In continuous use since 1875, it is the first example of an Intermodal transportation project. A bikepath from the station is planned to extend to Narragansett. Restored in 1974 and again in 1997. Served by Amtrak from N.Y. and south to Providence and Boston in north, also bus service.

Kingston Village:
Its main street, Kingstown Road (Rte. 138), retains the charm of the 18th century and provides a picturesque entrance to the University of Rhode Island's main campus.

Matunuck Schoolhouse (1848):
The first schoolhouse built in Matunuck is still standing in its original location on Matunuck Beach Rd. It is now converted into a small privately owned summer house.

Old Washington County Courthouse: (401) 782-1018
Towering granite building located on Rte. 138 in West Kingston now houses the South County Center for the Arts. The building is being renovated to accommodate the Centers many programs.

Old Washington County Jail: (401) 783-1328
2636 Kingstown Rd., Kingston Village
Built in 1792, changing exhibits depict South County Life over the past 300 years. Here you can see jail cells and rooms from the early republic. Home of the Pettaquamscutt Historical Society.

Oliver Watson House (c.1790): Tours by appointment (401) 789-3309
Located on the University of Rhode Island campus, Kingston. Colonial twin-story farmhouse furnished in the period 1790-1840. Display of kitchen utensils, weaving looms and spinning wheels.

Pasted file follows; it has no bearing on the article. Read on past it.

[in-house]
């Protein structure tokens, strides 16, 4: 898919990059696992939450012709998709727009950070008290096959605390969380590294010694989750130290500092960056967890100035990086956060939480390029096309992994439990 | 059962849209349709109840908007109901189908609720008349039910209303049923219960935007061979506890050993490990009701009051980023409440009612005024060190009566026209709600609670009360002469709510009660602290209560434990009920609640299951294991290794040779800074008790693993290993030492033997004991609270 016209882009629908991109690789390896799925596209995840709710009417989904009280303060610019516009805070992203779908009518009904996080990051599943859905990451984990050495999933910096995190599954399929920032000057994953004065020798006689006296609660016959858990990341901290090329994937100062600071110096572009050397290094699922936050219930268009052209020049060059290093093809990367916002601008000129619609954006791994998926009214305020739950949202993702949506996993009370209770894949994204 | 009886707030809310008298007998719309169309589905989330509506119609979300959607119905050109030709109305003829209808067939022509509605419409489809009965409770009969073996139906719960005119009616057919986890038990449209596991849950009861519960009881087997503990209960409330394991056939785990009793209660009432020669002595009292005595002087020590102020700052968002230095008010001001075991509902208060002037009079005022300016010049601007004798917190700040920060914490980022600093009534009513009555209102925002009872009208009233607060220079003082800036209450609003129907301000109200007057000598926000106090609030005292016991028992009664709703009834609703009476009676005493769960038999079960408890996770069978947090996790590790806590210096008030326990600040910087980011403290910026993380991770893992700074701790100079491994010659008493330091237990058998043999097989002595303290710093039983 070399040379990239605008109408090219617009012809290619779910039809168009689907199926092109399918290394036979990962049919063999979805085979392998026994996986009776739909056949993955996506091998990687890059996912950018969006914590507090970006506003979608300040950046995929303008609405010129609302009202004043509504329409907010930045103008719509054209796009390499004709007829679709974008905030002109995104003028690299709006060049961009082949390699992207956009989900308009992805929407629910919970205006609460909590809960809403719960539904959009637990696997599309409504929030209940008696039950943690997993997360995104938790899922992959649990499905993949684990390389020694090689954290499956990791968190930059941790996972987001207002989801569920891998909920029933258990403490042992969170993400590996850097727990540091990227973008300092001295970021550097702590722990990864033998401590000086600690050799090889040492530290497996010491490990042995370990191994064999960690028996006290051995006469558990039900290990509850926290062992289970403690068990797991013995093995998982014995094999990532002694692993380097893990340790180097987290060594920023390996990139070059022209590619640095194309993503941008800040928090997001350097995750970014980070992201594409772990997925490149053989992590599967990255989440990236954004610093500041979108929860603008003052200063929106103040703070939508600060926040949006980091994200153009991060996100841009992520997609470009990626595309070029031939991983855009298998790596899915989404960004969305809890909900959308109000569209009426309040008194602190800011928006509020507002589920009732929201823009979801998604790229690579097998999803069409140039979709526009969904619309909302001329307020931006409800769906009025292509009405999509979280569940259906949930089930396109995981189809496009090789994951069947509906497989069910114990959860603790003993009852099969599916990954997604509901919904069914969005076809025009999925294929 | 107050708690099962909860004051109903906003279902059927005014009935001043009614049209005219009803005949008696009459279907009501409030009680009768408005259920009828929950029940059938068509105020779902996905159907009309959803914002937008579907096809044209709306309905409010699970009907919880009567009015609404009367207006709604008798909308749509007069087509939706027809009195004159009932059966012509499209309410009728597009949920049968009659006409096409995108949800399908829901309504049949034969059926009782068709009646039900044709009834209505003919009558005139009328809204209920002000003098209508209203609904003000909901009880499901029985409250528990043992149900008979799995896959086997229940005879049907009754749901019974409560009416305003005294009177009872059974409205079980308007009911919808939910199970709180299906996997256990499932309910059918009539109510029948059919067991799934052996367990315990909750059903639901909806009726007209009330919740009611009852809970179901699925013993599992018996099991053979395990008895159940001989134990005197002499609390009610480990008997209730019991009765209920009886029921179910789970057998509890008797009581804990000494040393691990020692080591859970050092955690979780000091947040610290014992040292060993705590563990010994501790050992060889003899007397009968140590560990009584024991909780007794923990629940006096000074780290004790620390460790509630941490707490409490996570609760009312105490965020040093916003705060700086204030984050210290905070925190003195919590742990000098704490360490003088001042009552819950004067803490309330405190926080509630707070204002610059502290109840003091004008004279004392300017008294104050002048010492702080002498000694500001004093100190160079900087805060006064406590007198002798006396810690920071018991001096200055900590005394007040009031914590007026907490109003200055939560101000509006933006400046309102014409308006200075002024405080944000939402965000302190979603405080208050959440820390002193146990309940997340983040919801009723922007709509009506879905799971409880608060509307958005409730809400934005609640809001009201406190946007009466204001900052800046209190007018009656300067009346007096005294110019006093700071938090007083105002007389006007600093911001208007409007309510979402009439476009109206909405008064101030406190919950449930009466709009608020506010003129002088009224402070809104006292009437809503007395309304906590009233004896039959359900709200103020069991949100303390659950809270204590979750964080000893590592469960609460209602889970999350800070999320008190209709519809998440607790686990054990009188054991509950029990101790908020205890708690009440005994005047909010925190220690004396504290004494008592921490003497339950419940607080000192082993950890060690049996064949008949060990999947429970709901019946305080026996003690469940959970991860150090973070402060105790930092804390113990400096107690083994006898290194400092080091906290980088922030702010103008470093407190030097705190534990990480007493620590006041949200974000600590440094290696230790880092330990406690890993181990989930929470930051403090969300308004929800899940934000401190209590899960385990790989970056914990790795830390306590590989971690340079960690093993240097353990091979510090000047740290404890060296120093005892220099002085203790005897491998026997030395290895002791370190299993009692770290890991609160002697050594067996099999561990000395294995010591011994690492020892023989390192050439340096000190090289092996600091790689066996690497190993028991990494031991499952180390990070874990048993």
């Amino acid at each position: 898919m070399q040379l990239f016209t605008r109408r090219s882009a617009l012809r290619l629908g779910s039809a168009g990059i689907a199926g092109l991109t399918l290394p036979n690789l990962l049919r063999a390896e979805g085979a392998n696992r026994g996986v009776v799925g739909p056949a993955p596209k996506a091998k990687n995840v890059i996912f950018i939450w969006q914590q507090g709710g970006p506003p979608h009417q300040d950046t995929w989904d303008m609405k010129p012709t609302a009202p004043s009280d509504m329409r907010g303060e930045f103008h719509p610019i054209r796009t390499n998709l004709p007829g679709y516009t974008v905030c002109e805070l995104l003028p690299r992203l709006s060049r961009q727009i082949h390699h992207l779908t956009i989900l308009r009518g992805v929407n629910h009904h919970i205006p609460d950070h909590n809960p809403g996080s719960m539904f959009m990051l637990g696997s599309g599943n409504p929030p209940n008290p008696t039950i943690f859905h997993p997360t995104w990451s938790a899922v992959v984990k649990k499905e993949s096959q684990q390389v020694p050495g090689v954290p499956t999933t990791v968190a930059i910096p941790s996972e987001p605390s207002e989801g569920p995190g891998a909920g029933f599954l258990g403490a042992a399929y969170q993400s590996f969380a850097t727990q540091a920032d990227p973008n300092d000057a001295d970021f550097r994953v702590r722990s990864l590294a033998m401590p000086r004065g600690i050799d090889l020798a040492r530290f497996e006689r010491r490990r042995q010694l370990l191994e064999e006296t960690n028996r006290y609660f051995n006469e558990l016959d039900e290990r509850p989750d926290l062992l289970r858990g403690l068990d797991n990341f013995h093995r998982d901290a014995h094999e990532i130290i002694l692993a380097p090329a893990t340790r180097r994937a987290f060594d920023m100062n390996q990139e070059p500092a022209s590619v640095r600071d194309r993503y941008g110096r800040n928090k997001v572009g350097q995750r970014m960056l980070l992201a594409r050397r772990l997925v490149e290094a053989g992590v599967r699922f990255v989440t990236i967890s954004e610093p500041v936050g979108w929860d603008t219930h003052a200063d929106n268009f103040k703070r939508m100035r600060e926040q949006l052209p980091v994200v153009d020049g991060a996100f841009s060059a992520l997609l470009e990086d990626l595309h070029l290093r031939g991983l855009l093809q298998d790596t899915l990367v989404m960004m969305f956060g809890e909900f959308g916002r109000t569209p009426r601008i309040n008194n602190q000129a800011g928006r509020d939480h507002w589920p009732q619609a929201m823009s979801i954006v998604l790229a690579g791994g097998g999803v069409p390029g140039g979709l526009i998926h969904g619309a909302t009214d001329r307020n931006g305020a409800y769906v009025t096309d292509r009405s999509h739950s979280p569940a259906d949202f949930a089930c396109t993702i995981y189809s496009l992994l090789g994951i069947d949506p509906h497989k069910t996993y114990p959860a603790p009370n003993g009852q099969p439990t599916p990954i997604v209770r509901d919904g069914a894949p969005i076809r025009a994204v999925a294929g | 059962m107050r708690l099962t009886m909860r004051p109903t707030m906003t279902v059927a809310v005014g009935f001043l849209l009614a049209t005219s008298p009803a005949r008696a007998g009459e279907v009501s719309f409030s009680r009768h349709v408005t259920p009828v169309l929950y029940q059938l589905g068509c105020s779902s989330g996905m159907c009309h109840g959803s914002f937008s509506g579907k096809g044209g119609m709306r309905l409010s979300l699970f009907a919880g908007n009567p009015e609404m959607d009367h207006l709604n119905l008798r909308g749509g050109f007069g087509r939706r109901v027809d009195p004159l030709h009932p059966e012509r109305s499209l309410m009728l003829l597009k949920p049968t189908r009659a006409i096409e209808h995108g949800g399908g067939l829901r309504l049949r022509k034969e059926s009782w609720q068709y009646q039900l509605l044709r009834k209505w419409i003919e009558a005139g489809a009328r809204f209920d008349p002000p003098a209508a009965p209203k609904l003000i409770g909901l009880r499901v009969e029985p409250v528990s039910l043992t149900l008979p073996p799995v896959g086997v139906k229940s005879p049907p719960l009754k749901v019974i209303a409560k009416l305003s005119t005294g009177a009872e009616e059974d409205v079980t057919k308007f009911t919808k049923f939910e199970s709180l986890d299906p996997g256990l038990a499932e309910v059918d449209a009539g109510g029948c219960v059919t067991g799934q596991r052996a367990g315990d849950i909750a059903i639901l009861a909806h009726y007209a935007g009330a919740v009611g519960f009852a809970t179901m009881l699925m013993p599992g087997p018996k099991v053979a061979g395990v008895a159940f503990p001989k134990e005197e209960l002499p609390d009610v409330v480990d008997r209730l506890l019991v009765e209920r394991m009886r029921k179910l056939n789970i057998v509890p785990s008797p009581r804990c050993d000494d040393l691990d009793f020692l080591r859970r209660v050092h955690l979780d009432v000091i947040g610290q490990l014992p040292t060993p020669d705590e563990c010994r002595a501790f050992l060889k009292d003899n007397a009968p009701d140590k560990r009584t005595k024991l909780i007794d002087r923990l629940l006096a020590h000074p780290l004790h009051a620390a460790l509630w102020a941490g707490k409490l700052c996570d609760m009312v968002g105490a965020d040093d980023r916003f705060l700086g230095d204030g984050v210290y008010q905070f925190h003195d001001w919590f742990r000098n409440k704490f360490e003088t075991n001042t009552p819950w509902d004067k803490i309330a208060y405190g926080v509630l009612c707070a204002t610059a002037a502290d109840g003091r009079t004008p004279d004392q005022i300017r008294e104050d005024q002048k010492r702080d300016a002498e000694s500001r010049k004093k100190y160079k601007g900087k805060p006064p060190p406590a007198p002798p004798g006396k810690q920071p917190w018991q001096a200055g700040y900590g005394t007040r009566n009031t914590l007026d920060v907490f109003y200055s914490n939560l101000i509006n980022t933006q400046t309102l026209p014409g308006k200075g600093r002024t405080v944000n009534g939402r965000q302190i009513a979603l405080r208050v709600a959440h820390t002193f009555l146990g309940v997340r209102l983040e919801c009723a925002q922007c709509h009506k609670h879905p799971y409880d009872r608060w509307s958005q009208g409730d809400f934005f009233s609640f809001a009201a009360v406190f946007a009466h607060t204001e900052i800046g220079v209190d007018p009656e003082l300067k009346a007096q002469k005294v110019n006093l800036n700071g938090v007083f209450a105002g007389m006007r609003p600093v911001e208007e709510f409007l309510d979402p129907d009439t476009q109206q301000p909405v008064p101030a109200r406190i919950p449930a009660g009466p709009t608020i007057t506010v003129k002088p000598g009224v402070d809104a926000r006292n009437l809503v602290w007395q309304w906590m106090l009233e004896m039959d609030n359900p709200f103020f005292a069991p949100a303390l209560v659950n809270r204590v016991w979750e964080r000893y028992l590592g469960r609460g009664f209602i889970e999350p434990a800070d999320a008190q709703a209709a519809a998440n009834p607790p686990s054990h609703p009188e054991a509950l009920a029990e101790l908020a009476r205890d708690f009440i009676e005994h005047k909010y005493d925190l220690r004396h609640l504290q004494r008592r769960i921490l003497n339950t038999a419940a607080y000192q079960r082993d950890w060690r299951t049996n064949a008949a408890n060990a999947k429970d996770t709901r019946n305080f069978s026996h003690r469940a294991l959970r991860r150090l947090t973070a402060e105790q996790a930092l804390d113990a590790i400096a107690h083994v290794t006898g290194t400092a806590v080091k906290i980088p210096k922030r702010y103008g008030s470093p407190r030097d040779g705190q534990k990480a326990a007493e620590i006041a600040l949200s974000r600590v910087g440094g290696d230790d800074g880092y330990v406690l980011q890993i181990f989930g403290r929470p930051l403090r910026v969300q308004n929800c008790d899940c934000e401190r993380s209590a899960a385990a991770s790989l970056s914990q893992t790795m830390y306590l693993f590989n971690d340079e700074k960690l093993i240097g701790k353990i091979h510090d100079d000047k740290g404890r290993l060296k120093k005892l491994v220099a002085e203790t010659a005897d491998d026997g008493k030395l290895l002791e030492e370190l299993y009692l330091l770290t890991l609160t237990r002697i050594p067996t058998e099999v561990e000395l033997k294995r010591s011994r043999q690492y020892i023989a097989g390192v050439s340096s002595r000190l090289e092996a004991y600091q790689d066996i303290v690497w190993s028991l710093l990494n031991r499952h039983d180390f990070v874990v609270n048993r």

Peacedale Village:
19th Century mill village is designated as an historic district on the National Register. Route 108.

Perryville:
Perryville exit off Route 1
Birthplace of famous 1812 Naval hero, Oliver Hazard Perry.

Pettaquamscutt Rock:
This interesting bit of history is located on Middlebridge Road north of the junction of Torry Rd. On this site Roger Williams and others negotiated various land purchases from the Narragansett Indians.

Robert Beverly Hale Library:
Built in 1896 in memory of Robert, the son of Edward Everett Hale (who wrote Man Without a Country). Original fireplace, hardwood floors and wooden beams enhance the comfortable atmosphere of the Library, located on Rte. 1.

University of Rhode Island (c. 1891):
The main campus of the University is in the historic village of Kingston, on what used to be the Oliver Watson Farm in the 19th century. Its other campuses are located in Narragansett (The Bay Campus), West Greenwich (W. Alton Jones Campus) and Providence. (CCE). For information on the University call (401) 874-1000.

Westerly:

Ninigret Statue:
Bay Street Watch Hill
Sculpted by Enid Yandell in Paris in 1914. Ninigret was Chief of Rhode Island's branch of the Niantics and first appeared in Colonial history in 1637. Indian model for statue was with Buffalo Bill's Wild West Show in Paris.

Old Town Hall:
Located in downtown Westerly.
The building was constructed in 1872 as the first Town Hall and is being restored as a Town Museum.

Watch Hill:
Victorian-era resort town, with miles of beautiful beaches, and yacht-filled harbor. A stroll through the streets of Watch Hill is a quaint and peaceful experience with its many wonderful places to shop and dine.

Westerly Center:
The heart of downtown Westerly is reminiscent of times past with impressive Victorian architecture, an old-fashioned railroad station, and a lovely center-piece called Wilcox Park. The Pawcatuck River moves slowly by before emptying into the restless Atlantic.

Wilcox Park:
On 18 acres with beautiful gardens, the park also has a garden for the visually impaired and handicapped. Signs, in braille as well, indicate the planting in section to touch, smell, and taste. The Park has been on the National Register of Historic places since 1973.

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For more information contact
South County
Tourism Council
(401) 789-4422
(800) 548-4662
Email
Website